We have done much in our fifty-eight years. We’ve built careers, raised families, and are sandwiched between our children and our parents who may be in need of help these days. We’ve looked race and bigotry in the eye, brought women rights and sexuality into the light; and no matter how you look at these things privately we are the threads that when woven together like we were that sunny weekend, are a rich and vibrant tapestry. Our life’s experiences have created textures and hues that enhance this durable fabric. We wear it like a comfortable sweater; wrap ourselves in it as if it were an heirloom quilt.

This tapestry has a story to share with future generations and the Class of 2027 it’s as good a place as any to start. It says the future is yet to be written. Go forth and write.

The idea: to place into the hands of at least three deserving Waukegan High School Seniors, a two thousand dollar scholarship each. Six thousand dollars needs to be raised in ten years – to be distributed at graduation of June 2027. Perhaps we can coax East Class President Mickey Wolff to return home once again for the occasion.

There is still much research to do. Fundraising. Investing. Do we form a 501(c)(3)? The one thing I saw from our reunion weekend is that there is nothing this Class can’t do….

What do you say Class of ’77, are you ready to make another mark?

-Mary Beth

Reunion Wrap Up

It’s been a week.

In that time my feet have slowly recovered from standing all of Friday night at the Meet & Greet. Over 120 people came – one hundred of you were classmates and you all looked fabulous! Those few hours weren’t enough to catch up with old friends or get to know the new friends we made that night.

That’s why there was a Day Two.

The weather couldn’t have been better – I ordered it back in April when I reserved our shelter. It’d been percolating for four months, so it had to good. Some faces the same as the night before and newer faces made the day even brighter than the Sun.  Bernie and the Bicentennials even made a brief but mute appearance under the shelter! Again, there weren’t enough hours to catch up with everyone and take all the pictures I wanted to take.

Day Three was for letting go.

Twenty seven of us bowled at Bertrand’s and their newly refinished lanes. Several were slick enough that even I fell on approach. Of course, my husband will tell you I can fall without the aid of varnished floors. My knee and hip will tell you otherwise, but they like to complain all the time. We laughed and had a wonderful time.

Thank you to everyone who came to the reunion, especially those who traveled near and far. Thank you classmate Dino Kallianis and Captain Porky’s for the FABULOUS food on Saturday. Thank you Pete and Nick at Anastasia’s for opening your doors to us and thanks to your fantastic team for taking such good care of us Friday night. Thank you to Bertrand’s for having lanes ready and yummy pizza.

Thanks to the members of my Nitty Gritty Committee and their families. We met often and worked long hours getting this together and their families deserve the kudos as well.

Everyone of us had a gift that we brought to the table and that what made this reunion so special. My ladies out there, Shirley, Lydia and Lucille, you did your part, too and you have my undying thanks!

For those who couldn’t make it, you were missed and we hope you make it to the next one – in 5 years! In the meantime, don’t be stranger! Send me your email so we can keep you informed.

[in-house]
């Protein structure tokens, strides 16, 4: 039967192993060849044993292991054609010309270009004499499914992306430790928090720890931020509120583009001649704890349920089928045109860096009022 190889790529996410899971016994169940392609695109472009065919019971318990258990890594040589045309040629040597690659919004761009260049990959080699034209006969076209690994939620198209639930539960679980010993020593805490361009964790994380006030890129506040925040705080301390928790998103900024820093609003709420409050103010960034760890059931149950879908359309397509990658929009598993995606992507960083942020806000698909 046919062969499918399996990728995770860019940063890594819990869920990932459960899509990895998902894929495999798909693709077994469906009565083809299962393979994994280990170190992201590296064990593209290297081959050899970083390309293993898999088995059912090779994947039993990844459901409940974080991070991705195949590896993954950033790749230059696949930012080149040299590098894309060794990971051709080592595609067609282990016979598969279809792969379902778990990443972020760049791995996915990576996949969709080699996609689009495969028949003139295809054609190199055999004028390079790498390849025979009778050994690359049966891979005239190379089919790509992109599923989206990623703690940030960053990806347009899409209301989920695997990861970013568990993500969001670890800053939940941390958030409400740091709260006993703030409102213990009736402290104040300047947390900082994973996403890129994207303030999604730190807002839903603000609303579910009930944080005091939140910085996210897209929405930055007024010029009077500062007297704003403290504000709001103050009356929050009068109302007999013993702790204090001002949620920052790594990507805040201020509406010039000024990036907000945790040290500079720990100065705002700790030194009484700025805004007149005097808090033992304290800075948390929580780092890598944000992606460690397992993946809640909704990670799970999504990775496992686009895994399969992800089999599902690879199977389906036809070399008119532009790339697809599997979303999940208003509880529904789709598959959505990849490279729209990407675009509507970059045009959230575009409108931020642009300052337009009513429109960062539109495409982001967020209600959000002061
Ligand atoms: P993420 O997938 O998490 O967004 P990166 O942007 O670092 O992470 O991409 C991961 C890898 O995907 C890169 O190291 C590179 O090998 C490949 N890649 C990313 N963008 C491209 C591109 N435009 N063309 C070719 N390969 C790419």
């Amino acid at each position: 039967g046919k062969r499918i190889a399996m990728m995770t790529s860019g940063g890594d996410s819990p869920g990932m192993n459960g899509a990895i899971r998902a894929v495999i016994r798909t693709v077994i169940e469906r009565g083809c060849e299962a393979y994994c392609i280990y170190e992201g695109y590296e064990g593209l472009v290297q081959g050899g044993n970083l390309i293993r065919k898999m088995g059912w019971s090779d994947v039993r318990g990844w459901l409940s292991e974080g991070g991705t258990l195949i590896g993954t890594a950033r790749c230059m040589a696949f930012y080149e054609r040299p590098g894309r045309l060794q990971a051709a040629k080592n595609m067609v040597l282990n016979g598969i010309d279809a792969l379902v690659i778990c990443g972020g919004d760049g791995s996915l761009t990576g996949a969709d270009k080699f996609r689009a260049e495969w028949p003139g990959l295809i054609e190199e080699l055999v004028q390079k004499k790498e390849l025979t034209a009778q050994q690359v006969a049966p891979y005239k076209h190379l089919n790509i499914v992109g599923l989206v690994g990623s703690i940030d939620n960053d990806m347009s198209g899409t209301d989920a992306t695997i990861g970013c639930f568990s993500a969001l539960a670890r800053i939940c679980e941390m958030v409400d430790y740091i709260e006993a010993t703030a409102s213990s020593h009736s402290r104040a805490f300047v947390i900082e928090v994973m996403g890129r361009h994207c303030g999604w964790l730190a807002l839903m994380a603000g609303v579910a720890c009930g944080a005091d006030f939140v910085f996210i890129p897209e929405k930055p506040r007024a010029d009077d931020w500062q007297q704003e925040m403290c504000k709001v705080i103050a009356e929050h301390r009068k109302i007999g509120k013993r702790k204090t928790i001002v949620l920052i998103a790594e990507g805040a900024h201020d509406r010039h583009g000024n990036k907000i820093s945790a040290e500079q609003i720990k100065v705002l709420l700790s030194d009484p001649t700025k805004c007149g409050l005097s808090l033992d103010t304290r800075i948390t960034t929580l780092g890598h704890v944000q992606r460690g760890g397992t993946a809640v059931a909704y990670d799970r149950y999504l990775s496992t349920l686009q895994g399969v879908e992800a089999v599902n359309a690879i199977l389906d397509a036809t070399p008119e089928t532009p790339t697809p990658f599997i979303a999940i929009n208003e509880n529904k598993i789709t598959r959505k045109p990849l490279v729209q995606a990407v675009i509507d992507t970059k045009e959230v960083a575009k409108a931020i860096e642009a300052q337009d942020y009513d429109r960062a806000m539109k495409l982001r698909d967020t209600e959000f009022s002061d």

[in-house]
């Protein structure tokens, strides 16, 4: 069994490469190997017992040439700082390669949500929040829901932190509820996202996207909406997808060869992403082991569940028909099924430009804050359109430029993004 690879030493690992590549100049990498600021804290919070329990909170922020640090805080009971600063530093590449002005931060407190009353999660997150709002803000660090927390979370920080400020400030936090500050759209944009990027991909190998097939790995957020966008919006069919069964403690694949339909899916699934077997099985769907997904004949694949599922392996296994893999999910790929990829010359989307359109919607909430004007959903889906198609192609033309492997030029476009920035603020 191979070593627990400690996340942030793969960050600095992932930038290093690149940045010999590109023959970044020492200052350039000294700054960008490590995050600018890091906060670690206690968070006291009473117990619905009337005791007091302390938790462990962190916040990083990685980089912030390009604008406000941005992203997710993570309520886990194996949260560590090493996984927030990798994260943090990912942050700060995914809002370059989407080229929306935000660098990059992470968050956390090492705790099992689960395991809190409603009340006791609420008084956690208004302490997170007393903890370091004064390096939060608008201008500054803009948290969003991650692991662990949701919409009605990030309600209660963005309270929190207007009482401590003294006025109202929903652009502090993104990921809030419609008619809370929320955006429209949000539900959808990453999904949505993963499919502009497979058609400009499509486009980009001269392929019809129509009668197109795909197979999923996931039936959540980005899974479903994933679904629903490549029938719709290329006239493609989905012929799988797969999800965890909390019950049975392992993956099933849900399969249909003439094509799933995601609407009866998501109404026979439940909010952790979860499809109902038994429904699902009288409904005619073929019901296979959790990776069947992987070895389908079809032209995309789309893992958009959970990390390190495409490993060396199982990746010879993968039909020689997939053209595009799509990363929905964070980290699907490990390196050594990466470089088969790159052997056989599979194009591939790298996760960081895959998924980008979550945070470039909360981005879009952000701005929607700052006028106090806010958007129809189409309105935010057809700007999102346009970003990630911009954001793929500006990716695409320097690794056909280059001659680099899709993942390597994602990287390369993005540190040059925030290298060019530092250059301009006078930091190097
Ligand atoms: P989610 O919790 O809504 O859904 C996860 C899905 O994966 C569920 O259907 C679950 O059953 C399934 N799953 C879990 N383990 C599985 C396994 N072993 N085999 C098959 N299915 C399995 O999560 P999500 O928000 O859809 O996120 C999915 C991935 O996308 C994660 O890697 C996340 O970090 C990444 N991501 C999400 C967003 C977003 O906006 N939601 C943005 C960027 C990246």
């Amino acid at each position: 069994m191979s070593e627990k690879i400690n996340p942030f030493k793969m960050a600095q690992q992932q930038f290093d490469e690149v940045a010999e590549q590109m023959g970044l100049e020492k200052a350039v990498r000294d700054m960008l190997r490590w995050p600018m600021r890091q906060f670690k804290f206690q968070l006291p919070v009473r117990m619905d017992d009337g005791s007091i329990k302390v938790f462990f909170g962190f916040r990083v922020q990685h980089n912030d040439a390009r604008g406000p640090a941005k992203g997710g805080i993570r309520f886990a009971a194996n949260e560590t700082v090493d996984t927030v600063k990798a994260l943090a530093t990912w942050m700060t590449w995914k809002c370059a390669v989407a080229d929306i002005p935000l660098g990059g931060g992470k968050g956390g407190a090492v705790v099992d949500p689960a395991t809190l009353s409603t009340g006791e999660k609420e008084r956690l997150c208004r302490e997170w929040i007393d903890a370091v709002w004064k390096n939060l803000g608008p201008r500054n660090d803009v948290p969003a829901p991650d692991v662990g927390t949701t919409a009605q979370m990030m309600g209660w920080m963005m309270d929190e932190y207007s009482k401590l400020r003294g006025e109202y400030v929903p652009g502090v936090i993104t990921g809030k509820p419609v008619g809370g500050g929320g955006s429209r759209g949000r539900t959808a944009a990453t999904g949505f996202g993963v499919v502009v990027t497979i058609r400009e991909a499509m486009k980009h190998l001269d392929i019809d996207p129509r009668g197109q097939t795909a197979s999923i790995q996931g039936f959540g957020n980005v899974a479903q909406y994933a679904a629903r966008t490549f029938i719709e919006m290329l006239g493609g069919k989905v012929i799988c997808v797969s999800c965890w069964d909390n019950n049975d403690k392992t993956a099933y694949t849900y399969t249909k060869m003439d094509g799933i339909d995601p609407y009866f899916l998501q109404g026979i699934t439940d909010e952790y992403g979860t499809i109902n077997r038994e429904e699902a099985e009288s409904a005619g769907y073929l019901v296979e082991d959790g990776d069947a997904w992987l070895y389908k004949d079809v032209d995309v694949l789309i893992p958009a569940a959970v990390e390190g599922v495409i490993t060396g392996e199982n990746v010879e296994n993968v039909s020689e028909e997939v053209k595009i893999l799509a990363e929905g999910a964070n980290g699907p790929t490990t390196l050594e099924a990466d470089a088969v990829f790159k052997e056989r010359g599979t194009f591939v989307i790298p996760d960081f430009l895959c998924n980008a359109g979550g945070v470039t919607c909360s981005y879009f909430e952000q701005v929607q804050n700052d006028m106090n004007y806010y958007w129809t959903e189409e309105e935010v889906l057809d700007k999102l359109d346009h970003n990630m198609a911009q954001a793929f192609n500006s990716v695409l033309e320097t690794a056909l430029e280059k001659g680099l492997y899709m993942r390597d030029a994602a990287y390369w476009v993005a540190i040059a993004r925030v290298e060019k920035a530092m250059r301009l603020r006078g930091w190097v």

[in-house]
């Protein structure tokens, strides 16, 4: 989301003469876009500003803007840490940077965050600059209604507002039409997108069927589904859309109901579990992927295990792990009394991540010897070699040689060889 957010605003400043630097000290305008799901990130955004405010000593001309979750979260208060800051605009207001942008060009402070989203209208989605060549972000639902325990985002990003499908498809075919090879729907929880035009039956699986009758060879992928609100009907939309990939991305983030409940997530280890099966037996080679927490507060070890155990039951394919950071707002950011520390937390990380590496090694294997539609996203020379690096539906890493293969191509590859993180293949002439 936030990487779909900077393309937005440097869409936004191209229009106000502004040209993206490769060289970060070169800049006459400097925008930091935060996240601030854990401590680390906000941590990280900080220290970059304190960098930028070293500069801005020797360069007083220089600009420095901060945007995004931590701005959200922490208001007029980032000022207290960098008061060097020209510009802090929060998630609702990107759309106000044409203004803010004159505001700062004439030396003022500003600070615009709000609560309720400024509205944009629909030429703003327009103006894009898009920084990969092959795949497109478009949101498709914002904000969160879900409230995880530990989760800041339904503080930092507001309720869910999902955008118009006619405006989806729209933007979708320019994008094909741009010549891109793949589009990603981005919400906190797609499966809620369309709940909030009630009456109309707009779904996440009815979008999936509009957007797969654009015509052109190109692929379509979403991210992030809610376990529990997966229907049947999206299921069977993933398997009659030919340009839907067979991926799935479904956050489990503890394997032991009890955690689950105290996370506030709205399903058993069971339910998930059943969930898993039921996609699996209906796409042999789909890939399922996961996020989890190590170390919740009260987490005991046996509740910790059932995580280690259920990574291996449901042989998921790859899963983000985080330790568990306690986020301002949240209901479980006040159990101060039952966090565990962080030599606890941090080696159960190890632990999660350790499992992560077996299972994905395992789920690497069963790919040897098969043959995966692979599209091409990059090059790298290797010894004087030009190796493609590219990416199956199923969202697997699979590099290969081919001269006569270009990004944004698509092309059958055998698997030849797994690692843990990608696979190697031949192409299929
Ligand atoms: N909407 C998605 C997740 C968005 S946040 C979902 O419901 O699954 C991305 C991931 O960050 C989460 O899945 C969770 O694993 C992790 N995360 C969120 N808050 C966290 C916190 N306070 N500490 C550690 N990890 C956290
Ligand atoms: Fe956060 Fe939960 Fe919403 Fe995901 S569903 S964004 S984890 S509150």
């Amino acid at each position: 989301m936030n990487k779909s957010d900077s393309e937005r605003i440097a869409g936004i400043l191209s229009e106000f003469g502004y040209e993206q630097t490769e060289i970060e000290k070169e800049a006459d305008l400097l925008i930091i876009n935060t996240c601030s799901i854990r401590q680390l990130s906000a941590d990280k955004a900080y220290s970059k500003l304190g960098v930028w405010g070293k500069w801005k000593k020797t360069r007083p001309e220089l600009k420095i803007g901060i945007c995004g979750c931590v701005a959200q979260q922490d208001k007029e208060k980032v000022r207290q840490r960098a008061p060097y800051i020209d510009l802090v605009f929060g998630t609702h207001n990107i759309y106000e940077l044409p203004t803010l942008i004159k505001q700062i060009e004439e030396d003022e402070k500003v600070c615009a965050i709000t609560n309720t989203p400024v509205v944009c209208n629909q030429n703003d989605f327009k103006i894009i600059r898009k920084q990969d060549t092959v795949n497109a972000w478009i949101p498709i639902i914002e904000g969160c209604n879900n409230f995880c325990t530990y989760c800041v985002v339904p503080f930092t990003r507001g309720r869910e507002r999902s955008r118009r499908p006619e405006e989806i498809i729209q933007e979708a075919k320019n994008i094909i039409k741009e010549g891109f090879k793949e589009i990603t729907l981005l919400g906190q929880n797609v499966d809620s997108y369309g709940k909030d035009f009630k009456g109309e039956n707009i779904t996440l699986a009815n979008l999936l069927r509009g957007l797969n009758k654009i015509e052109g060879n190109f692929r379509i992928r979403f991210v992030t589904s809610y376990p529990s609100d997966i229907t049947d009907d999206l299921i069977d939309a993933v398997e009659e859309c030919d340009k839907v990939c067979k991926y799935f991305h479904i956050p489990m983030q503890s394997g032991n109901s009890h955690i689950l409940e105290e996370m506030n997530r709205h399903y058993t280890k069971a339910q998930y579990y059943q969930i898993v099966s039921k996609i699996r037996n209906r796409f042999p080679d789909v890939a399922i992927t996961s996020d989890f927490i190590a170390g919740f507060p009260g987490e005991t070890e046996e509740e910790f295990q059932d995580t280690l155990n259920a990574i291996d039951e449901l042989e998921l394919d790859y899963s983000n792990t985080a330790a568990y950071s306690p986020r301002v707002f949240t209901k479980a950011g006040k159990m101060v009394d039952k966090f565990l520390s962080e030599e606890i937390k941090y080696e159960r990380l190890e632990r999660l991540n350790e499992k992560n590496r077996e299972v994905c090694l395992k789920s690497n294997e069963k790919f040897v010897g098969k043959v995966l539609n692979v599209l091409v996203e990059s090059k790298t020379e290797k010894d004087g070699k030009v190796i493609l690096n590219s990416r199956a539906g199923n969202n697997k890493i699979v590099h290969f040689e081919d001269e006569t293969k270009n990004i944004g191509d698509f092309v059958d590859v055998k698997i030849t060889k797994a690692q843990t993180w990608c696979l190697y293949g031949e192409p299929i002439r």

Once Divided, Now United


Note: This was recently submitted to the Lake County News Sun for consideration

“We’ve waited a long time for this. It’s going to be epic!” said Tony Fontana, who spearheaded this event.

Forty years ago neither Waukegan High Schools were immune to the racial tensions that were prevalent to those times. But the students came to class, ate lunch, danced at Homecoming and Prom, and played sports together. We rose above it all.

Today, the unfortunate re-occurrence of these tensions in our country gives the Class of 1977 another dimension to its 40th reunion. We again stand united – this time black, brown and white – but also East and West.

For the Class of 1977, in the middle of our high school years, the schools were separated from East and West Campuses to East and West High Schools with East Bulldogs facing the West Raiders in sports. The tried and true Purple and Gold now shared space in town with Green and Gold for loyalty and team spirit.

We were students who had been schooled together now divided.

Fast forward forty years and like the Class of 1976, the Class of 1977 is saying, “Once divided, we are now united.” That is the theme of the first major reunion for either school in almost thirty years.

“The class lists in some cases hadn’t been updated since the ten year reunion,” said Mary Beth Bretzlauf, reunion coordinator “I am most fortunate to have a team of committed volunteers who poured over the lists for “lost” or deceased classmates. Others called phone numbers that were mostly disconnected. Everyone came to the table ready to use their talents. We called ourselves the Nitty Gritty Committee.”

Facebook was very effective in getting the word out, and finding classmates, surveying the dates best for classmates and sharing memories. Still with so many classmates who didn’t have Facebook accounts, the committee had to rely on those with Facebook to reach out to the classmates who didn’t.

Instead of gathering for one night, the Class of 1977’s reunion is a weekend of events. Beginning with this Friday, East and West come together at Anastasia’s at Fountain Square in Waukegan for appetizers and cocktails. The next day, there is a catered picnic by Captain Porky’s (classmate Dino Kallianis’s establishment) at Greenbelt Forest Preserve. Sunday winds down with a bowling challenge at Bertrand’s Lanes in Waukegan.

“There is such a thrill to see the ticket sales come through from Virginia, Indiana, Alabama, Georgia, and Michigan,” Mary Beth said when asked about the numbers for the weekend. “We got a better than expected response with about hundred classmates committing with many bringing their spouses or partners. One call I made was to a classmate I hadn’t seen since grade school. He’s coming and I’m so excited! I can’t wait to see him and catch up on what he’s been doing.”

And when it comes down to it, isn’t that what these reunions are all about?